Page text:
We need a better race and faith debate, says New Generation Network

We need a better race and faith debate, says New Generation Network

By staff writers
20 Nov 2006

We need a better race and faith debate, says New Generation Network

-20/11/06

Today's call by the progressive New Generation Network for a better debate on race and faith issues, in the wake of the 30th anniversary of the Race Relations Act, has been backed by Simon Barrow of the UK Christian think tank Ekklesia, among others.

The freshly-formed Network, comprising individuals from a range of backgrounds, is particularly asking the government to drop its ëcolonialí approach in order to listen to a wider range of voices beyond self-appointed ìcommunity leadersî.

It says that the current public conversation on race and faith issues is often simplistic and has been manipulated by recent governments to demonise minority groups, by inter-communal politics, and by faith and community leaders whose claim to speak on behalf of others needs to be challenged.

New Generation Network has been set up by journalist and commentator Sunny Hundal, founder of Asians in Media and the acclaimed Pickled Politics weblog ñ which focuses on politics, media and society from a broad, mainly South Asian perspective.

Its founding statement is backed by Sunder Katwala (general secretary of the Fabian Society, Yasmin Alibhai-Brown (writer and journalist), Gurpreet Bhatti (author of the banned Sikh play Behzti), Robert Beckford (TV presenter and black theologian), Simon Barrow (co-director of Ekklesia), Rohan Jayasekera (associate editor, Index on Censorship magazine), Catherine Fieschi (acting director, Demos), and writers Ziauddin Sardar, Hari Kunzru and Dave Hill along with others.

The New Generation Network manifesto says that a focus on equality involves accepting peopleís multiple identities (rather than privileging some over others) in the public arena. It also means rejecting prejudice from majority and minority ethnic organizations, protecting freedom of speech for all, and including disaffected white working class families in the racial justice agenda.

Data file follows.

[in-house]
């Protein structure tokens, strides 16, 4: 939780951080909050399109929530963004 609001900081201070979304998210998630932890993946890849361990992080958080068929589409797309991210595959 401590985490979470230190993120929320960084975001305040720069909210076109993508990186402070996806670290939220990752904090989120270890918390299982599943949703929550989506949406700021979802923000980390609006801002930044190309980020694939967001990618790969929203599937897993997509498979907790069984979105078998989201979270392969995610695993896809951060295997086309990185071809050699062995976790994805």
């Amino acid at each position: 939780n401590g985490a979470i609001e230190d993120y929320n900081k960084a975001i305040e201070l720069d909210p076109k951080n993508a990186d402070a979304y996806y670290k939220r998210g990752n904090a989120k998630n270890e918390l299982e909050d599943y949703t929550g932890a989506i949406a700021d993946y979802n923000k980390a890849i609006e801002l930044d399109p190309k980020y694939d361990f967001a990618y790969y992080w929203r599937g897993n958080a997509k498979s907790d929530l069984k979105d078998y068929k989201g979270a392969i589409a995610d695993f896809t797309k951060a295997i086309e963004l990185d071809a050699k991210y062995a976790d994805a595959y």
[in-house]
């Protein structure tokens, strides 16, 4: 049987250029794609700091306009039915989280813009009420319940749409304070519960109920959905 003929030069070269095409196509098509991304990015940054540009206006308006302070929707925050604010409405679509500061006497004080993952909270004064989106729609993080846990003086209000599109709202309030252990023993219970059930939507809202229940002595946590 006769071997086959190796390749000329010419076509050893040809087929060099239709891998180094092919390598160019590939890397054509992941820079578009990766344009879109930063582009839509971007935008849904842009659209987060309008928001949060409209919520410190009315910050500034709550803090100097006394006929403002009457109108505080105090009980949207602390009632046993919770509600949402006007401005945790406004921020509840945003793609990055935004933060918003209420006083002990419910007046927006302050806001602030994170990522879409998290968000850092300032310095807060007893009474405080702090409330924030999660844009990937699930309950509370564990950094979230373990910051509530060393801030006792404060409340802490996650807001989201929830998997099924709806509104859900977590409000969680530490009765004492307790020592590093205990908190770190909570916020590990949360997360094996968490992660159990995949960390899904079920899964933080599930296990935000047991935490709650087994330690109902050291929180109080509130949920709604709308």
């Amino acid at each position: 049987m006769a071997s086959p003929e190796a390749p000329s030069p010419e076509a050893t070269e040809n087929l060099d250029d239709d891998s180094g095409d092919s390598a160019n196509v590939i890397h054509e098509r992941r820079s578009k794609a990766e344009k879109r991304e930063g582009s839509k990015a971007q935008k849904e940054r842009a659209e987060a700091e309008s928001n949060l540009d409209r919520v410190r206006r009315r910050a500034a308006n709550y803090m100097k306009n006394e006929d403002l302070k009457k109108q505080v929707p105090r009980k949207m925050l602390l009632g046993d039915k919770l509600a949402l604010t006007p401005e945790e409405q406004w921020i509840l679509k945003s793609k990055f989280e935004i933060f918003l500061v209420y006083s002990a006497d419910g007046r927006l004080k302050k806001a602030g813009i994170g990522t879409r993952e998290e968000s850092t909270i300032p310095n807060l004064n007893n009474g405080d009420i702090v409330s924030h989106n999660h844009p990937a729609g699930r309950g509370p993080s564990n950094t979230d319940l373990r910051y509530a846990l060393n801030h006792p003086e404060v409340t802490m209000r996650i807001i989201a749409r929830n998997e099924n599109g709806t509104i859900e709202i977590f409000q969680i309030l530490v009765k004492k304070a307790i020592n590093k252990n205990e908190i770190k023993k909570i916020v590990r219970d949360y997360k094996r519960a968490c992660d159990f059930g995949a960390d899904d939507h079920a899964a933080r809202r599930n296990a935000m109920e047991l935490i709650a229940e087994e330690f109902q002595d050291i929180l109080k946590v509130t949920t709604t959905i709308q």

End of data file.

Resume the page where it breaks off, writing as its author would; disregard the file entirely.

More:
The demonisation of Muslims is singled out as a concern in the document, as is the tendency of the media to elevate extreme voices and hype fear in order to make ìa good storyî.

Says Ekklesiaís Simon Barrow: ìI have signed this manifesto as one voice among many. Ekklesia has long called on the churches to stop defending their privileges, and to recover a radical tradition of justice, equality and peace-building alongside others. We need to renew the transformative voice within all traditions, both religious and non-religious, and to develop a broad concept of civil society beyond ëthe great and the goodí which dominates government thinking.î

He added: ìThis is New Generation Networkís initiative, not ours. But we are happy to back it. Like New Generation Network, Ekklesia doesnít try to speak on behalf of others, but to encourage better conversation and debate through new approaches to tired issues.î

The full NGN statement on race and faith can be read here.

Simon Barrow's related Guardian comment-is-free article: Difference based on friendship.

The other signatories so far are: Tommy Nagra (television producer), Farmida Bi (Progressive British Muslims), Ravi Mattu (journalist, writer) Maha Sardar (barrister, writer), Rahul Verma (journalist, commentator), Arif Naqvi (grassroots charity worker), Sara Wajid (writer), Sadaf Meehan (journalist), Sonia Afroz (grassroots charity worker), Rishi Saha (social action campaigner), Pedro Carvalho (director, FNIK PR), Moiz Vaz (director, Brasian Ltd), Avie Luthra (writer and filmmaker), Nic Careem (founder, The Blue Sky Club), Sandi Chaitram (editor, FilmExposed.com), Elaine Sihera (author and founder of British Diversity Awards), Myria Georgiou (Institute of Communications Studies, Leeds University), Sangeeta Datta (writer, filmmaker, lecturer at Birkbeck College, University of London), Dhiren Katwa (consulting editor, Asian Voice newspaper). The continuing list is here.